Networking

Ten cities in the UK to get "ultrafast" broadband

London and Birmingham are among cities earmarked for some of the fastest broadband connections in Europe.

Ten of the biggest cities in the UK will have access to "ultrafast" broadband of at least 80Mbps by 2015.

Networks will be deployed in the cities of Belfast, Birmingham, Bradford, Bristol, Cardiff, Edinburgh, Leeds, London, Manchester and Newcastle, the British chancellor George Osborne announced in his budget speech today.

The £100m rollout will provide "ultrafast" coverage to 1.7 million households and 200,000 businesses , as well as high speed wireless broadband for three million residents. The government will also provide an additional £50m to fund a wave of ten smaller "superconnected" cities.

"Two years ago Britain had some of the slowest broadband speeds in Europe; today our plans will deliver some of the fastest — with 90 percent of the population having access to super-fast broadband, and improved mobile phone coverage for rural areas and along key roads across the UK," Osborne said.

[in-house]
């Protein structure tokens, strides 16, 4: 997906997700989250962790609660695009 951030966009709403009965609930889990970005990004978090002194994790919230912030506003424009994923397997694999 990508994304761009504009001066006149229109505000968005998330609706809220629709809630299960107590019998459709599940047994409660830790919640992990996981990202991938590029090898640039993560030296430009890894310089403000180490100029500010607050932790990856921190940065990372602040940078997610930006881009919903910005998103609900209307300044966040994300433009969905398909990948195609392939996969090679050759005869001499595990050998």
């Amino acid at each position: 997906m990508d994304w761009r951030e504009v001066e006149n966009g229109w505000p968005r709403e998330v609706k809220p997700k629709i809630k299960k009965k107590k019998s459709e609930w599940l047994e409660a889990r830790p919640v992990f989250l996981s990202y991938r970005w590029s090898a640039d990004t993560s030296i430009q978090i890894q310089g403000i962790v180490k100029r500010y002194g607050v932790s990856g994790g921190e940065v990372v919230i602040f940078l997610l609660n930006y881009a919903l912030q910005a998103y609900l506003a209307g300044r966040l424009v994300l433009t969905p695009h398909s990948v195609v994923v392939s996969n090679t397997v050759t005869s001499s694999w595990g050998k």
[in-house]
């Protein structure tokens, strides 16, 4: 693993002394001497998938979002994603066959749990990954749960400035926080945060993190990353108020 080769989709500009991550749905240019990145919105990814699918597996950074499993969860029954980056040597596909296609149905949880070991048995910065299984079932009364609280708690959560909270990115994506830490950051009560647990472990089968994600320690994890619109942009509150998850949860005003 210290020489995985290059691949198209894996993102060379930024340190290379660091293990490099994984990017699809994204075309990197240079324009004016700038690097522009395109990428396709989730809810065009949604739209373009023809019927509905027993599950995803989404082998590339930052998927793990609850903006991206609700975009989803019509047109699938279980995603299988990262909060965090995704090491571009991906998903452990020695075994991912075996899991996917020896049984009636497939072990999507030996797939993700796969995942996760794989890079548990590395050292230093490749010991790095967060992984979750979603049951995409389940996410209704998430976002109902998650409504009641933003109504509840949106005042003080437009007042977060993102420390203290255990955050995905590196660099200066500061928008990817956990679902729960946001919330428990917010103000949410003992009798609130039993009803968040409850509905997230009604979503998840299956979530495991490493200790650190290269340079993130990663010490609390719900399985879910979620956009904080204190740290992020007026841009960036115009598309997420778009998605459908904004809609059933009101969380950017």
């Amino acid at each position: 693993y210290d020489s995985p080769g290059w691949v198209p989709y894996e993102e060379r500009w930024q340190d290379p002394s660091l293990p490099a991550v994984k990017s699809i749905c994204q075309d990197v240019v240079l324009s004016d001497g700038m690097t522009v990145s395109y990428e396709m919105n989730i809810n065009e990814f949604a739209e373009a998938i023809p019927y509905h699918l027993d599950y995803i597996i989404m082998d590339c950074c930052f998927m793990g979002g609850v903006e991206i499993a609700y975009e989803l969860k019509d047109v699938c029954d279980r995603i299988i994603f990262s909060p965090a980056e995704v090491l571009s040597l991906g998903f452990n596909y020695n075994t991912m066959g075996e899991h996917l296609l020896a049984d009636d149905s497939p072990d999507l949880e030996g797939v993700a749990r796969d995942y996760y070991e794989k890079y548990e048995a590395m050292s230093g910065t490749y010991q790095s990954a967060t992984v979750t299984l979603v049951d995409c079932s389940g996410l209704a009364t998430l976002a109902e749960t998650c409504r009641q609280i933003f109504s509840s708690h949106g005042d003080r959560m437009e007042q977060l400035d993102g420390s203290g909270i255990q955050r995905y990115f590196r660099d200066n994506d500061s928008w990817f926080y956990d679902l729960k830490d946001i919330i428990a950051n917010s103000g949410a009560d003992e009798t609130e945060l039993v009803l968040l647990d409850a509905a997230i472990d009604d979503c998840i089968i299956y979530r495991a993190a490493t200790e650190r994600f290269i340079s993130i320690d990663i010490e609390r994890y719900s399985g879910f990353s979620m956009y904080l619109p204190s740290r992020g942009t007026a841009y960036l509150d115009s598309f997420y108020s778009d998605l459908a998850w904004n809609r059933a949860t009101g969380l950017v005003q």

A National Infrastructure Programme report produced by the government late last year said that the government's aim is for the UK "to have the best superfast broadband network in Europe by 2015, taking into account coverage, speed, price and choice of broadband services".

However while the investment in urban broadband was welcomed by David Clarke, CEO of BCS, The Chartered Institute for IT, he said that the government needs to ensure that there is access to high speed broadband across the UK.

"It is equally important that we don't lose sight of the need to invest in broadband access across the whole of the UK to ensure that we have a truly digitally enabled society," he said.

Broadband speeds vary widely across the UK, with a recent survey by price comparison site uSwitch finding that one third of households get broadband speeds well below the national average of 5Mbps.

A separate £530m fund will help finance the rollout of 25Mbps+ broadband to areas - typically rural - where it isn't economically viable for the market to deploy superfast connectivity, with the aim of providing these speeds to 90 per cent of the UK by 2015.

About

Nick Heath is chief reporter for TechRepublic UK. He writes about the technology that IT-decision makers need to know about, and the latest happenings in the European tech scene.

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